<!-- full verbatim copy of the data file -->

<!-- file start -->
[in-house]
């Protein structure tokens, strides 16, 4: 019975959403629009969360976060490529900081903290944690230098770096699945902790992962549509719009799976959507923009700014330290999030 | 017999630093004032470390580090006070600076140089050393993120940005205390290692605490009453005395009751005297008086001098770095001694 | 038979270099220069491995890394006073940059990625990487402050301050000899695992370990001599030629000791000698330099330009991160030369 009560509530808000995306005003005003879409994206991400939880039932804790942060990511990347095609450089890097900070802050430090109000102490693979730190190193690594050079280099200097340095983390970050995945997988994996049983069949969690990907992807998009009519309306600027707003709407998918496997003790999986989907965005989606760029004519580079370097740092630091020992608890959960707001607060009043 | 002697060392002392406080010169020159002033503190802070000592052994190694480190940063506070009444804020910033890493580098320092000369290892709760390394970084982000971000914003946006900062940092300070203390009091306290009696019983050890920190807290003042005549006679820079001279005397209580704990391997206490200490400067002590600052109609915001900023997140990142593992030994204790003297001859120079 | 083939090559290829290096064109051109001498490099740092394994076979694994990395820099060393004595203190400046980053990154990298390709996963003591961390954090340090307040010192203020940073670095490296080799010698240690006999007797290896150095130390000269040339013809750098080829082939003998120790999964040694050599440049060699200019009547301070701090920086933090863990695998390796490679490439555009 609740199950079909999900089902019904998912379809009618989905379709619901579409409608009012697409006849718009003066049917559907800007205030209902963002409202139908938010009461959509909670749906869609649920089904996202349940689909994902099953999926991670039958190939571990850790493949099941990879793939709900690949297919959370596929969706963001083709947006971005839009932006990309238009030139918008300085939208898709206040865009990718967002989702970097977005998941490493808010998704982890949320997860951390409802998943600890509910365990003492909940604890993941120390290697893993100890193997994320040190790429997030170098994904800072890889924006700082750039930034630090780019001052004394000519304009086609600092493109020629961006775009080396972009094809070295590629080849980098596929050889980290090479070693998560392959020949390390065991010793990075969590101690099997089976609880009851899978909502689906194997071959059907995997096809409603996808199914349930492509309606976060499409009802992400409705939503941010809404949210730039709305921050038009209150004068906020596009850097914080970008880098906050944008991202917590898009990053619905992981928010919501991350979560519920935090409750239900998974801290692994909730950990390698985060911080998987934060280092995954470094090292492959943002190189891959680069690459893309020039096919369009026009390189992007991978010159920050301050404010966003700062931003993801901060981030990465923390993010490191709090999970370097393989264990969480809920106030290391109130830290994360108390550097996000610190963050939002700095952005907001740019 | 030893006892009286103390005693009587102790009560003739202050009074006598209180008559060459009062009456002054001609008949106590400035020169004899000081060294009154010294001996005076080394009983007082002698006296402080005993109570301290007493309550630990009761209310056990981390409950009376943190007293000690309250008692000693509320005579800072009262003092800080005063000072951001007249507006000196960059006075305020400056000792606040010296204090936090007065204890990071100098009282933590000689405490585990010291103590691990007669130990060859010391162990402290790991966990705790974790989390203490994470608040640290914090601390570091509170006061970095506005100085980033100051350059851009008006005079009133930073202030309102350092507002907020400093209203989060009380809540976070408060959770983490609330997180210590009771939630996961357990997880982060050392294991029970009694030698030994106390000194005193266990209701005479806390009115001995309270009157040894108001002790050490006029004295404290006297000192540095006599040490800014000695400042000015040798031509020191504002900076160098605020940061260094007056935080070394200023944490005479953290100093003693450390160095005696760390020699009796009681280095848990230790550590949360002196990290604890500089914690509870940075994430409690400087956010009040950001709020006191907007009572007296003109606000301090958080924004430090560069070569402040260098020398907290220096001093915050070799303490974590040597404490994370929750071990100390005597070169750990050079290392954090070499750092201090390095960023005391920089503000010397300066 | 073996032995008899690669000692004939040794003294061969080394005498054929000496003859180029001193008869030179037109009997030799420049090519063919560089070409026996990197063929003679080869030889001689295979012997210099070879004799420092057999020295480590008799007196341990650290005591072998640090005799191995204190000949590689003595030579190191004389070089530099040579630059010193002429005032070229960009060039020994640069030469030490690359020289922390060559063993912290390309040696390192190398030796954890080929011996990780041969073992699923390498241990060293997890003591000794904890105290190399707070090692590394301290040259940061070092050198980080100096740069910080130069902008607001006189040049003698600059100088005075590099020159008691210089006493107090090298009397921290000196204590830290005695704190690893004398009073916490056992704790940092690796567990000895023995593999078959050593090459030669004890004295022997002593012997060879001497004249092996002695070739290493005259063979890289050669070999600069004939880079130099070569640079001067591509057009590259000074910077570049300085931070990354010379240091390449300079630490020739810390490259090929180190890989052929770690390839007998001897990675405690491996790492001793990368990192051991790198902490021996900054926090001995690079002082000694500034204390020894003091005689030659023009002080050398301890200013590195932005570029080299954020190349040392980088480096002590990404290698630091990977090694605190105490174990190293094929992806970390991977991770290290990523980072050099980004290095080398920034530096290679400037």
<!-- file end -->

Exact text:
[in-house]
């Protein structure tokens, strides 16, 4: 019975959403629009969360976060490529900081903290944690230098770096699945902790992962549509719009799976959507923009700014330290999030 | 017999630093004032470390580090006070600076140089050393993120940005205390290692605490009453005395009751005297008086001098770095001694 | 038979270099220069491995890394006073940059990625990487402050301050000899695992370990001599030629000791000698330099330009991160030369 009560509530808000995306005003005003879409994206991400939880039932804790942060990511990347095609450089890097900070802050430090109000102490693979730190190193690594050079280099200097340095983390970050995945997988994996049983069949969690990907992807998009009519309306600027707003709407998918496997003790999986989907965005989606760029004519580079370097740092630091020992608890959960707001607060009043 | 002697060392002392406080010169020159002033503190802070000592052994190694480190940063506070009444804020910033890493580098320092000369290892709760390394970084982000971000914003946006900062940092300070203390009091306290009696019983050890920190807290003042005549006679820079001279005397209580704990391997206490200490400067002590600052109609915001900023997140990142593992030994204790003297001859120079 | 083939090559290829290096064109051109001498490099740092394994076979694994990395820099060393004595203190400046980053990154990298390709996963003591961390954090340090307040010192203020940073670095490296080799010698240690006999007797290896150095130390000269040339013809750098080829082939003998120790999964040694050599440049060699200019009547301070701090920086933090863990695998390796490679490439555009 609740199950079909999900089902019904998912379809009618989905379709619901579409409608009012697409006849718009003066049917559907800007205030209902963002409202139908938010009461959509909670749906869609649920089904996202349940689909994902099953999926991670039958190939571990850790493949099941990879793939709900690949297919959370596929969706963001083709947006971005839009932006990309238009030139918008300085939208898709206040865009990718967002989702970097977005998941490493808010998704982890949320997860951390409802998943600890509910365990003492909940604890993941120390290697893993100890193997994320040190790429997030170098994904800072890889924006700082750039930034630090780019001052004394000519304009086609600092493109020629961006775009080396972009094809070295590629080849980098596929050889980290090479070693998560392959020949390390065991010793990075969590101690099997089976609880009851899978909502689906194997071959059907995997096809409603996808199914349930492509309606976060499409009802992400409705939503941010809404949210730039709305921050038009209150004068906020596009850097914080970008880098906050944008991202917590898009990053619905992981928010919501991350979560519920935090409750239900998974801290692994909730950990390698985060911080998987934060280092995954470094090292492959943002190189891959680069690459893309020039096919369009026009390189992007991978010159920050301050404010966003700062931003993801901060981030990465923390993010490191709090999970370097393989264990969480809920106030290391109130830290994360108390550097996000610190963050939002700095952005907001740019 | 030893006892009286103390005693009587102790009560003739202050009074006598209180008559060459009062009456002054001609008949106590400035020169004899000081060294009154010294001996005076080394009983007082002698006296402080005993109570301290007493309550630990009761209310056990981390409950009376943190007293000690309250008692000693509320005579800072009262003092800080005063000072951001007249507006000196960059006075305020400056000792606040010296204090936090007065204890990071100098009282933590000689405490585990010291103590691990007669130990060859010391162990402290790991966990705790974790989390203490994470608040640290914090601390570091509170006061970095506005100085980033100051350059851009008006005079009133930073202030309102350092507002907020400093209203989060009380809540976070408060959770983490609330997180210590009771939630996961357990997880982060050392294991029970009694030698030994106390000194005193266990209701005479806390009115001995309270009157040894108001002790050490006029004295404290006297000192540095006599040490800014000695400042000015040798031509020191504002900076160098605020940061260094007056935080070394200023944490005479953290100093003693450390160095005696760390020699009796009681280095848990230790550590949360002196990290604890500089914690509870940075994430409690400087956010009040950001709020006191907007009572007296003109606000301090958080924004430090560069070569402040260098020398907290220096001093915050070799303490974590040597404490994370929750071990100390005597070169750990050079290392954090070499750092201090390095960023005391920089503000010397300066 | 073996032995008899690669000692004939040794003294061969080394005498054929000496003859180029001193008869030179037109009997030799420049090519063919560089070409026996990197063929003679080869030889001689295979012997210099070879004799420092057999020295480590008799007196341990650290005591072998640090005799191995204190000949590689003595030579190191004389070089530099040579630059010193002429005032070229960009060039020994640069030469030490690359020289922390060559063993912290390309040696390192190398030796954890080929011996990780041969073992699923390498241990060293997890003591000794904890105290190399707070090692590394301290040259940061070092050198980080100096740069910080130069902008607001006189040049003698600059100088005075590099020159008691210089006493107090090298009397921290000196204590830290005695704190690893004398009073916490056992704790940092690796567990000895023995593999078959050593090459030669004890004295022997002593012997060879001497004249092996002695070739290493005259063979890289050669070999600069004939880079130099070569640079001067591509057009590259000074910077570049300085931070990354010379240091390449300079630490020739810390490259090929180190890989052929770690390839007998001897990675405690491996790492001793990368990192051991790198902490021996900054926090001995690079002082000694500034204390020894003091005689030659023009002080050398301890200013590195932005570029080299954020190349040392980088480096002590990404290698630091990977090694605190105490174990190293094929992806970390991977991770290290990523980072050099980004290095080398920034530096290679400037």